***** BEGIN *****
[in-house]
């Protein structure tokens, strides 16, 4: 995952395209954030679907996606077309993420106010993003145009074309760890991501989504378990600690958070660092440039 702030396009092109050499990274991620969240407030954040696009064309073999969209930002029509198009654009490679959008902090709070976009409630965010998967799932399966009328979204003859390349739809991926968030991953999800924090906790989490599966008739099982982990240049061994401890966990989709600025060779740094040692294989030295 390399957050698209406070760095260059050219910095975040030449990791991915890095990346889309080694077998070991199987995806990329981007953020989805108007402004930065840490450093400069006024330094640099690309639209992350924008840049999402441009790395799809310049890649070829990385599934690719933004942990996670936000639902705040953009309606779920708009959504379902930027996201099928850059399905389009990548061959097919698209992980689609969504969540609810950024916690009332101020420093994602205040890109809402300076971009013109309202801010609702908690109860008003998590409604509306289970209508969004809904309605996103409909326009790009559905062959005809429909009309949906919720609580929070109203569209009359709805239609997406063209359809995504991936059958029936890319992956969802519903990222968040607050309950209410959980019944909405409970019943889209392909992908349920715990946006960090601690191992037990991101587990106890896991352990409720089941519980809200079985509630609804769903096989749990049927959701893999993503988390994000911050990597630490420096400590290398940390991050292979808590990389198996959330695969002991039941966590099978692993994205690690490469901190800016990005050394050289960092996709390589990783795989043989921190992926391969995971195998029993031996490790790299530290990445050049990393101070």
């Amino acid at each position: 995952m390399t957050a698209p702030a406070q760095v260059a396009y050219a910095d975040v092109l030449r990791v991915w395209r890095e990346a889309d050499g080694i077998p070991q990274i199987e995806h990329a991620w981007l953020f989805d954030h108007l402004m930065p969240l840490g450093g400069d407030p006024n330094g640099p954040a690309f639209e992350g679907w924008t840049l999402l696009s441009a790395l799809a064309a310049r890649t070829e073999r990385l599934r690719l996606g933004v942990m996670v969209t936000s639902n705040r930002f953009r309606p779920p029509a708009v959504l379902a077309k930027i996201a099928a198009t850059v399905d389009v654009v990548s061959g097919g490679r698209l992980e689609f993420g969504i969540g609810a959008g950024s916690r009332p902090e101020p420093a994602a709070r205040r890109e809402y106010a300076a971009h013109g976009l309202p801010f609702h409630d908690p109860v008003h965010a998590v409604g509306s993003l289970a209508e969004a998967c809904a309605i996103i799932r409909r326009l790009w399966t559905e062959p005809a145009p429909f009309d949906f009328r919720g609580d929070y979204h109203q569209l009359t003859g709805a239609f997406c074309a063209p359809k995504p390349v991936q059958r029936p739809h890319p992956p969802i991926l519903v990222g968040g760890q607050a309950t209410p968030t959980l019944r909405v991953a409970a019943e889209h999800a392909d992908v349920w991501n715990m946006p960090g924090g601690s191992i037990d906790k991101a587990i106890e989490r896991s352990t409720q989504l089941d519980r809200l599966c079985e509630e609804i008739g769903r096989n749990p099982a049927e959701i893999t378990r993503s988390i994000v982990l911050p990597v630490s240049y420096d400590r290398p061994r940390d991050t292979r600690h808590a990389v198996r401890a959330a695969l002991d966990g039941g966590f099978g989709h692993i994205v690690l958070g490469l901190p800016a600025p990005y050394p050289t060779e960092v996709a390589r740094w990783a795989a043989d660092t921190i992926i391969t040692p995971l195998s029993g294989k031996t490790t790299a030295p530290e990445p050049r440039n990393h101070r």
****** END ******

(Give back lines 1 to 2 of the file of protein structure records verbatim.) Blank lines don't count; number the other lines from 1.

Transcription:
[in-house]
């Protein structure tokens, strides 16, 4: 995952395209954030679907996606077309993420106010993003145009074309760890991501989504378990600690958070660092440039 702030396009092109050499990274991620969240407030954040696009064309073999969209930002029509198009654009490679959008902090709070976009409630965010998967799932399966009328979204003859390349739809991926968030991953999800924090906790989490599966008739099982982990240049061994401890966990989709600025060779740094040692294989030295 390399957050698209406070760095260059050219910095975040030449990791991915890095990346889309080694077998070991199987995806990329981007953020989805108007402004930065840490450093400069006024330094640099690309639209992350924008840049999402441009790395799809310049890649070829990385599934690719933004942990996670936000639902705040953009309606779920708009959504379902930027996201099928850059399905389009990548061959097919698209992980689609969504969540609810950024916690009332101020420093994602205040890109809402300076971009013109309202801010609702908690109860008003998590409604509306289970209508969004809904309605996103409909326009790009559905062959005809429909009309949906919720609580929070109203569209009359709805239609997406063209359809995504991936059958029936890319992956969802519903990222968040607050309950209410959980019944909405409970019943889209392909992908349920715990946006960090601690191992037990991101587990106890896991352990409720089941519980809200079985509630609804769903096989749990049927959701893999993503988390994000911050990597630490420096400590290398940390991050292979808590990389198996959330695969002991039941966590099978692993994205690690490469901190800016990005050394050289960092996709390589990783795989043989921190992926391969995971195998029993031996490790790299530290990445050049990393101070």